What Is The Weight Of Air For The Entire Atmosphere?


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For every square inch, there is 14.7 pounds of air standing on top of you at sea level, or 14.7 psi.  That 1 inch square column at sea level goes all the way to the edge of space, and actually gets wider as it goes up, so that's what you're measuring the weight of.  But as the land goes up in elevation, that column is shorter and hence, it weighs less and you have less atmospheric pressure (about one pound less for every 2340 feet of elevation.)  Variations in weather can also change the pressure slightly, but we'll ignore those.  

Now if you want the entire atmosphere, you'll need the surface area of the entire globe (196,935,000 sq miles) converted into square inches (that will be a very large number...).  And if you are going to be completely accurate, you would have to subtract off the atmospheric difference for any land areas with elevation above sea level.   That would be quite a task to do and would require a very extensive land elevation data base.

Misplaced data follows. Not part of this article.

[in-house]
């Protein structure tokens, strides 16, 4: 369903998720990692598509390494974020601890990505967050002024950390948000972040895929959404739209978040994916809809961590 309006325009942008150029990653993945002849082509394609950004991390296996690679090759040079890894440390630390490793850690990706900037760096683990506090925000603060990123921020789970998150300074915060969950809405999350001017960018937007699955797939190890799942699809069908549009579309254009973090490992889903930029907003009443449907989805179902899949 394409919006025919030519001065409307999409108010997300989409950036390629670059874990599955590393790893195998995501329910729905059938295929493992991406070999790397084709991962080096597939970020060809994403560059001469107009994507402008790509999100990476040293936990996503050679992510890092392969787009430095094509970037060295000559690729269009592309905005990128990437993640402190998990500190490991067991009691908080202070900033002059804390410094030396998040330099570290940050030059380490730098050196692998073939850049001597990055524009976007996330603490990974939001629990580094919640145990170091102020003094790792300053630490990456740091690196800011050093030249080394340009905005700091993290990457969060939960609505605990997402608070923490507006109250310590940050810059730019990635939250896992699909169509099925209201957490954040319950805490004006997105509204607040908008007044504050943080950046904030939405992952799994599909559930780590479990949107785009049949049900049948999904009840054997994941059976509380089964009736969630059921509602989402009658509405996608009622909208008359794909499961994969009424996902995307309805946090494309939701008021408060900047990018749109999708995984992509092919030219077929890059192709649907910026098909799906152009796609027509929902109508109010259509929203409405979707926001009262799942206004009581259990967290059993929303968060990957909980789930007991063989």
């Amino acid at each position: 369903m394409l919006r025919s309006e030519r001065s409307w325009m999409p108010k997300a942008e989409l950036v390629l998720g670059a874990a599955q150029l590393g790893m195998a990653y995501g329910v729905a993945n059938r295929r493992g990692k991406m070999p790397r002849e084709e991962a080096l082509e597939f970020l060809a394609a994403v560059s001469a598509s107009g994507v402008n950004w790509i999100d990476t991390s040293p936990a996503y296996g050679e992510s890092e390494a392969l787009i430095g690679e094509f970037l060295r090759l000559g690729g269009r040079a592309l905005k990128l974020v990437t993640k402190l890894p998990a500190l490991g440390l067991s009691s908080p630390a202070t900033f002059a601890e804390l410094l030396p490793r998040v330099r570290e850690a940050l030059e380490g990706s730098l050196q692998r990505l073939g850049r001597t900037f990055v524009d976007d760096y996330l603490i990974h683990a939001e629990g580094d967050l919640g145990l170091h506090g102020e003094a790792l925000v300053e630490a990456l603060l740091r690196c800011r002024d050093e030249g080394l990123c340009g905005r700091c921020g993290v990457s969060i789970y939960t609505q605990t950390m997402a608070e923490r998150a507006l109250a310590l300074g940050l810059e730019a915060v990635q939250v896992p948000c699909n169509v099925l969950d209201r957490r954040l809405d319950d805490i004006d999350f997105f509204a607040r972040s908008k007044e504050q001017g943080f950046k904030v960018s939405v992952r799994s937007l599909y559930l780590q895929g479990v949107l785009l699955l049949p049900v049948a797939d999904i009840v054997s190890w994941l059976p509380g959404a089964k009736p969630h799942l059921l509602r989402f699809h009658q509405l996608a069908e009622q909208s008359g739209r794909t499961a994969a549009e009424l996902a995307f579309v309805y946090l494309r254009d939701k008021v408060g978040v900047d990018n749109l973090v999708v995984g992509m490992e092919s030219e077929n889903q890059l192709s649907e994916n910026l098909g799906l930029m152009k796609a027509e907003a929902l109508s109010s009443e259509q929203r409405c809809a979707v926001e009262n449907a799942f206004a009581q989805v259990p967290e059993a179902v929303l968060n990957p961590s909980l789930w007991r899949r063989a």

But let's take a stab.  There's 4,014,489,600 square inches per square mile which makes the earth about 7.9E+17 square inches, and we multiply that times something between the 14.7 psi at sea level and about 5 psi at Mount Everest, and we'll guess there's about 12 psi as a "possible average" number since most of the earth is water at sea level... And some of the rest has some elevation...

So 7.9E17 square inches * 12 psi = 9.5e+18  pounds of air.   That's 4,700,000,000,000,000 tons.

Another blurtit answer claims 5,000,000,000,000,000 (five quadrillion) tons.  So we're pretty close. q113455.html

That's heavy!

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